Don’t Act, Don’t Tell!: Discrimination Based on Gender Nonconformity in the Entertainment Industry and the Clinical Setting

Journal of Gay & Lesbian Mental Health
Published in the Journal of Gay and Lesbian Mental Health Vol. 16 Issue (3)
The author describes anti-homosexual attitudes in the entertainment industry. Effeminate male actors generally have a hard time being cast, whether for gay or straight roles. Attitudes in the performing arts mirror those in society as a whole. Case reports are interspersed in the discussion to illustrate the points.
There is a “don’t ask, don’t tell” practice in the hiring of actors for film, theater, and television—but it is certainly as ubiquitous in casting for the world’s stage as well. Here is how it works: actors can avoid discrimination so long as they do not disclose being homosexual. What is considered to be a disclosure in this case can be verbal, but is more often non-verbal, and merely a casting director’s perception or interpretation of the actor’s sexuality based on their gender presentation. This practice limits work for out and “seemingly gay” actors, and also severely limits audience perceptions of both homosexuality and gender. A simple example of this can be found in the film Brokeback Mountain, for which straight, masculine movie stars were hired to play gay men. By restricting the presence of gender-nonconforming people in film, television, and theater, the message, “you are permitted to be gay, just don’t flaunt your identity” (Yoshino, 2006), reverberates like an earthquake and without anyone having to claim responsibility or fix the problem. Until this phenomenon is brought to the surface – by naming and aggressively discussing it – homophobic discrimination will continue on and below the surface. Specifically we can expect to see more job discrimination, bullying, suicides, and hate crimes against gender-nonconforming people (both gay and straight)……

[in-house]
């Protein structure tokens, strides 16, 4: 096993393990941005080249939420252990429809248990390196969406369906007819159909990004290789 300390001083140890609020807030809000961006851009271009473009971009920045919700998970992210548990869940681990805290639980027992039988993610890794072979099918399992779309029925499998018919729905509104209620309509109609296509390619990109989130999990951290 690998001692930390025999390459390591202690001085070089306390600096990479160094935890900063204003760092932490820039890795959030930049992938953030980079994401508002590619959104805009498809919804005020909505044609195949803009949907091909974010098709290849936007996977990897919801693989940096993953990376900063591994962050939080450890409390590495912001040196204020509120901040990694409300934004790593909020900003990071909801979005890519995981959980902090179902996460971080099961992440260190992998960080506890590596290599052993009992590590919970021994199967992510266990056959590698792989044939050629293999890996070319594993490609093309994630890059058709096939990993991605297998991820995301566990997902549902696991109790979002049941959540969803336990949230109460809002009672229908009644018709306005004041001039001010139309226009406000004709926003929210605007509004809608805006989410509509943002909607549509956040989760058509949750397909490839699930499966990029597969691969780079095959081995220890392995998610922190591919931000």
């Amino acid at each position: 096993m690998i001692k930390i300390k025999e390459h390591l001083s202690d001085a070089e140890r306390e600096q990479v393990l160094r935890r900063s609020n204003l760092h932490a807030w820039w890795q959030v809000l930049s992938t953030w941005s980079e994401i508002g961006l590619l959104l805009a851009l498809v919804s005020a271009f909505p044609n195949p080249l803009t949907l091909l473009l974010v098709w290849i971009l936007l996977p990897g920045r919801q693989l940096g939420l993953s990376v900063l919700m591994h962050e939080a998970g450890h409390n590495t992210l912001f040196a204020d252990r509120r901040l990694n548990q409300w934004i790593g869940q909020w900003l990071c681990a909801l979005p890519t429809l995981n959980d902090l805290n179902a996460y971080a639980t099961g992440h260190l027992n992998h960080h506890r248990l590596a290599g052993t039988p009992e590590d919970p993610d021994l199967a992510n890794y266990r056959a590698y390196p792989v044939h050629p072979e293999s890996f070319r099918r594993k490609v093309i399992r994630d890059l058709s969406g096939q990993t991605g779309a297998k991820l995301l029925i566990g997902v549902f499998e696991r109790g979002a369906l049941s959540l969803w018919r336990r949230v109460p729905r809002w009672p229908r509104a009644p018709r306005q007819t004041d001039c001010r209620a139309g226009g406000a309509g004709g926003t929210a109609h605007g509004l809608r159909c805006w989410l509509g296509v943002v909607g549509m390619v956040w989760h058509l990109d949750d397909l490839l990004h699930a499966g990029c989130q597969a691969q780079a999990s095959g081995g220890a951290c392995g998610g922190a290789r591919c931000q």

by Mark O’Connell
The following short film is a collection of interviews with lesbian and gay self identified actors. The actors discuss the pressure they often feel, to modify their instinctive gender presentations in order to appeal to casting directors, producers and directors. Casting director Brette Goldstein very honestly and eloquently shares her experiences working with gender nonconforming actors, and the way the business responds to them.


Containers and Pinatas

We can all identify with the nursery rhyme Humpty Dumpty. At some point in our lives we’ve unwittingly sat on the wrong wall (some taller than others), fallen (some more disastrously than others), and broken into so many pieces we feel beyond repair. Whether our breaking has taken the form of a simple blow to the ego (i.e., not getting cast as the Jolly Green Giant in the school play—because you’re four feet tall), or severe trauma, abuse, or loss, each of us has felt broken, disconnected, and fragmented.
Recognizing that all the king’s horses and men can’t put us back together, we try to reassemble ourselves, or at least attempt to contain our broken bits – as if temporarily storing them in an urn – until we figure out how to heal, and to feel whole again.
Here are a few ways we try to contain our feelings of brokenness: